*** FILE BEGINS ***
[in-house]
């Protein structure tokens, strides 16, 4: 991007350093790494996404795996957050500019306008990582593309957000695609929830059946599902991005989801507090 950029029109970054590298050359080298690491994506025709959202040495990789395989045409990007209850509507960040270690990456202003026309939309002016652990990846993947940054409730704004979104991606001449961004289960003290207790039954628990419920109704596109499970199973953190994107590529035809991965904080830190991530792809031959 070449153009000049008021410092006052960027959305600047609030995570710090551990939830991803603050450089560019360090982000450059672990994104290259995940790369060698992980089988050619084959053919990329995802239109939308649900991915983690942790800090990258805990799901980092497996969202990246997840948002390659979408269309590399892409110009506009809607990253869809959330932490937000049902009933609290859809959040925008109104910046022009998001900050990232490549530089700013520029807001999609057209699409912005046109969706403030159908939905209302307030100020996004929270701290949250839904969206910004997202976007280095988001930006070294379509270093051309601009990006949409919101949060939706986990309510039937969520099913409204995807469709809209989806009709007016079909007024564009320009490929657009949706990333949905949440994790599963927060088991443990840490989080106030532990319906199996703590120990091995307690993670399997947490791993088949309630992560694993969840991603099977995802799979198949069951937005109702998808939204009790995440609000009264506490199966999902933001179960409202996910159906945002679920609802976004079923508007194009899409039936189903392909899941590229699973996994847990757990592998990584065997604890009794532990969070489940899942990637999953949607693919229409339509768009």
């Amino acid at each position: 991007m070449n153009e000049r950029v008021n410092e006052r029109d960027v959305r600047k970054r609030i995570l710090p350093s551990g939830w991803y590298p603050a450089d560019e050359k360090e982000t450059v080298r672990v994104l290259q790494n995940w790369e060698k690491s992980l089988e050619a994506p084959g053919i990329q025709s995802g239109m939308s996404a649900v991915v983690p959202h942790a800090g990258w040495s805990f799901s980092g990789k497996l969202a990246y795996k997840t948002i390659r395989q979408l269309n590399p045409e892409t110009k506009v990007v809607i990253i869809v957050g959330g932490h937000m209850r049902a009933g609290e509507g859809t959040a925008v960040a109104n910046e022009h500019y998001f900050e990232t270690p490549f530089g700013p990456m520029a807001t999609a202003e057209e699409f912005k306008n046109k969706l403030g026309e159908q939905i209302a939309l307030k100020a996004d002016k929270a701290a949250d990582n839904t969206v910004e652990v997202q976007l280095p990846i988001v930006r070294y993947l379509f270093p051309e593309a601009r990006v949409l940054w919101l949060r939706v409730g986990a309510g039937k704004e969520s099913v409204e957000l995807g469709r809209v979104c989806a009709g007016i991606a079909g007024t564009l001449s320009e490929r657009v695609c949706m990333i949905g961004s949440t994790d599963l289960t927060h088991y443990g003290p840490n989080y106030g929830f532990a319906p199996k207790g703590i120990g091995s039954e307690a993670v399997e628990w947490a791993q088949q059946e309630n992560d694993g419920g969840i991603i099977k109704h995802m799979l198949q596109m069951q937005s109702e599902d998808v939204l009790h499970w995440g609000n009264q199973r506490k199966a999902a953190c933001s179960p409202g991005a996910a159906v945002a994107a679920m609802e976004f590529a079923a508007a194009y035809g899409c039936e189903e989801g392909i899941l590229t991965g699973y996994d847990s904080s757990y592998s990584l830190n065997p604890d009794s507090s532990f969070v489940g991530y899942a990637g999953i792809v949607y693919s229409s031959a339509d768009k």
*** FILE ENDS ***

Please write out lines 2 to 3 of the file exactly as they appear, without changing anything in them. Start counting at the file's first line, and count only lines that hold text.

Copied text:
């Protein structure tokens, strides 16, 4: 991007350093790494996404795996957050500019306008990582593309957000695609929830059946599902991005989801507090 950029029109970054590298050359080298690491994506025709959202040495990789395989045409990007209850509507960040270690990456202003026309939309002016652990990846993947940054409730704004979104991606001449961004289960003290207790039954628990419920109704596109499970199973953190994107590529035809991965904080830190991530792809031959 070449153009000049008021410092006052960027959305600047609030995570710090551990939830991803603050450089560019360090982000450059672990994104290259995940790369060698992980089988050619084959053919990329995802239109939308649900991915983690942790800090990258805990799901980092497996969202990246997840948002390659979408269309590399892409110009506009809607990253869809959330932490937000049902009933609290859809959040925008109104910046022009998001900050990232490549530089700013520029807001999609057209699409912005046109969706403030159908939905209302307030100020996004929270701290949250839904969206910004997202976007280095988001930006070294379509270093051309601009990006949409919101949060939706986990309510039937969520099913409204995807469709809209989806009709007016079909007024564009320009490929657009949706990333949905949440994790599963927060088991443990840490989080106030532990319906199996703590120990091995307690993670399997947490791993088949309630992560694993969840991603099977995802799979198949069951937005109702998808939204009790995440609000009264506490199966999902933001179960409202996910159906945002679920609802976004079923508007194009899409039936189903392909899941590229699973996994847990757990592998990584065997604890009794532990969070489940899942990637999953949607693919229409339509768009």
């Amino acid at each position: 991007m070449n153009e000049r950029v008021n410092e006052r029109d960027v959305r600047k970054r609030i995570l710090p350093s551990g939830w991803y590298p603050a450089d560019e050359k360090e982000t450059v080298r672990v994104l290259q790494n995940w790369e060698k690491s992980l089988e050619a994506p084959g053919i990329q025709s995802g239109m939308s996404a649900v991915v983690p959202h942790a800090g990258w040495s805990f799901s980092g990789k497996l969202a990246y795996k997840t948002i390659r395989q979408l269309n590399p045409e892409t110009k506009v990007v809607i990253i869809v957050g959330g932490h937000m209850r049902a009933g609290e509507g859809t959040a925008v960040a109104n910046e022009h500019y998001f900050e990232t270690p490549f530089g700013p990456m520029a807001t999609a202003e057209e699409f912005k306008n046109k969706l403030g026309e159908q939905i209302a939309l307030k100020a996004d002016k929270a701290a949250d990582n839904t969206v910004e652990v997202q976007l280095p990846i988001v930006r070294y993947l379509f270093p051309e593309a601009r990006v949409l940054w919101l949060r939706v409730g986990a309510g039937k704004e969520s099913v409204e957000l995807g469709r809209v979104c989806a009709g007016i991606a079909g007024t564009l001449s320009e490929r657009v695609c949706m990333i949905g961004s949440t994790d599963l289960t927060h088991y443990g003290p840490n989080y106030g929830f532990a319906p199996k207790g703590i120990g091995s039954e307690a993670v399997e628990w947490a791993q088949q059946e309630n992560d694993g419920g969840i991603i099977k109704h995802m799979l198949q596109m069951q937005s109702e599902d998808v939204l009790h499970w995440g609000n009264q199973r506490k199966a999902a953190c933001s179960p409202g991005a996910a159906v945002a994107a679920m609802e976004f590529a079923a508007a194009y035809g899409c039936e189903e989801g392909i899941l590229t991965g699973y996994d847990s904080s757990y592998s990584l830190n065997p604890d009794s507090s532990f969070v489940g991530y899942a990637g999953i792809v949607y693919s229409s031959a339509d768009k």